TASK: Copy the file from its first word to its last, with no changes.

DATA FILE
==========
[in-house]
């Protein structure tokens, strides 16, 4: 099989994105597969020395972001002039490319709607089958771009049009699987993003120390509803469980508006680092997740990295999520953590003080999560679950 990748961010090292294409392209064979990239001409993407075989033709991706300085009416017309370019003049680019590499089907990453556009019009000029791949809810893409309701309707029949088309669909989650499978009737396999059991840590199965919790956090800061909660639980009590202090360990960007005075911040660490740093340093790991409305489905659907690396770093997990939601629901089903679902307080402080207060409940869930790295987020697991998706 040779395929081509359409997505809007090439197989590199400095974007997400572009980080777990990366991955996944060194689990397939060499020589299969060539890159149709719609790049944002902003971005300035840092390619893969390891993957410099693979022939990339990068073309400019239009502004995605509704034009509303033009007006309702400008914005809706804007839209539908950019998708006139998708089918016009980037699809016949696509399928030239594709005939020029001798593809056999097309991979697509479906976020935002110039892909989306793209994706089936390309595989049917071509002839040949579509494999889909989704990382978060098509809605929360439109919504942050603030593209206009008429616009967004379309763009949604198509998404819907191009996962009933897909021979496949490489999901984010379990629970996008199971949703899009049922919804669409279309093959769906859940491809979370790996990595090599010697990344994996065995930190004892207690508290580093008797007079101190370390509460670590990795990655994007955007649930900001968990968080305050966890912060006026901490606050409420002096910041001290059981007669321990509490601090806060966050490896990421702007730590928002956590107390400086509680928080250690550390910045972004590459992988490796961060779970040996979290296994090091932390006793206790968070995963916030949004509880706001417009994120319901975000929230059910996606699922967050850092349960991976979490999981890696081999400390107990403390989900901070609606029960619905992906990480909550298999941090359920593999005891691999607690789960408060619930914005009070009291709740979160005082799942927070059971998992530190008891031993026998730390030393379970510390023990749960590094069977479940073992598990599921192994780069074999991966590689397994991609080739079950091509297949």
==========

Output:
[in-house]
């Protein structure tokens, strides 16, 4: 099989994105597969020395972001002039490319709607089958771009049009699987993003120390509803469980508006680092997740990295999520953590003080999560679950 990748961010090292294409392209064979990239001409993407075989033709991706300085009416017309370019003049680019590499089907990453556009019009000029791949809810893409309701309707029949088309669909989650499978009737396999059991840590199965919790956090800061909660639980009590202090360990960007005075911040660490740093340093790991409305489905659907690396770093997990939601629901089903679902307080402080207060409940869930790295987020697991998706 040779395929081509359409997505809007090439197989590199400095974007997400572009980080777990990366991955996944060194689990397939060499020589299969060539890159149709719609790049944002902003971005300035840092390619893969390891993957410099693979022939990339990068073309400019239009502004995605509704034009509303033009007006309702400008914005809706804007839209539908950019998708006139998708089918016009980037699809016949696509399928030239594709005939020029001798593809056999097309991979697509479906976020935002110039892909989306793209994706089936390309595989049917071509002839040949579509494999889909989704990382978060098509809605929360439109919504942050603030593209206009008429616009967004379309763009949604198509998404819907191009996962009933897909021979496949490489999901984010379990629970996008199971949703899009049922919804669409279309093959769906859940491809979370790996990595090599010697990344994996065995930190004892207690508290580093008797007079101190370390509460670590990795990655994007955007649930900001968990968080305050966890912060006026901490606050409420002096910041001290059981007669321990509490601090806060966050490896990421702007730590928002956590107390400086509680928080250690550390910045972004590459992988490796961060779970040996979290296994090091932390006793206790968070995963916030949004509880706001417009994120319901975000929230059910996606699922967050850092349960991976979490999981890696081999400390107990403390989900901070609606029960619905992906990480909550298999941090359920593999005891691999607690789960408060619930914005009070009291709740979160005082799942927070059971998992530190008891031993026998730390030393379970510390023990749960590094069977479940073992598990599921192994780069074999991966590689397994991609080739079950091509297949």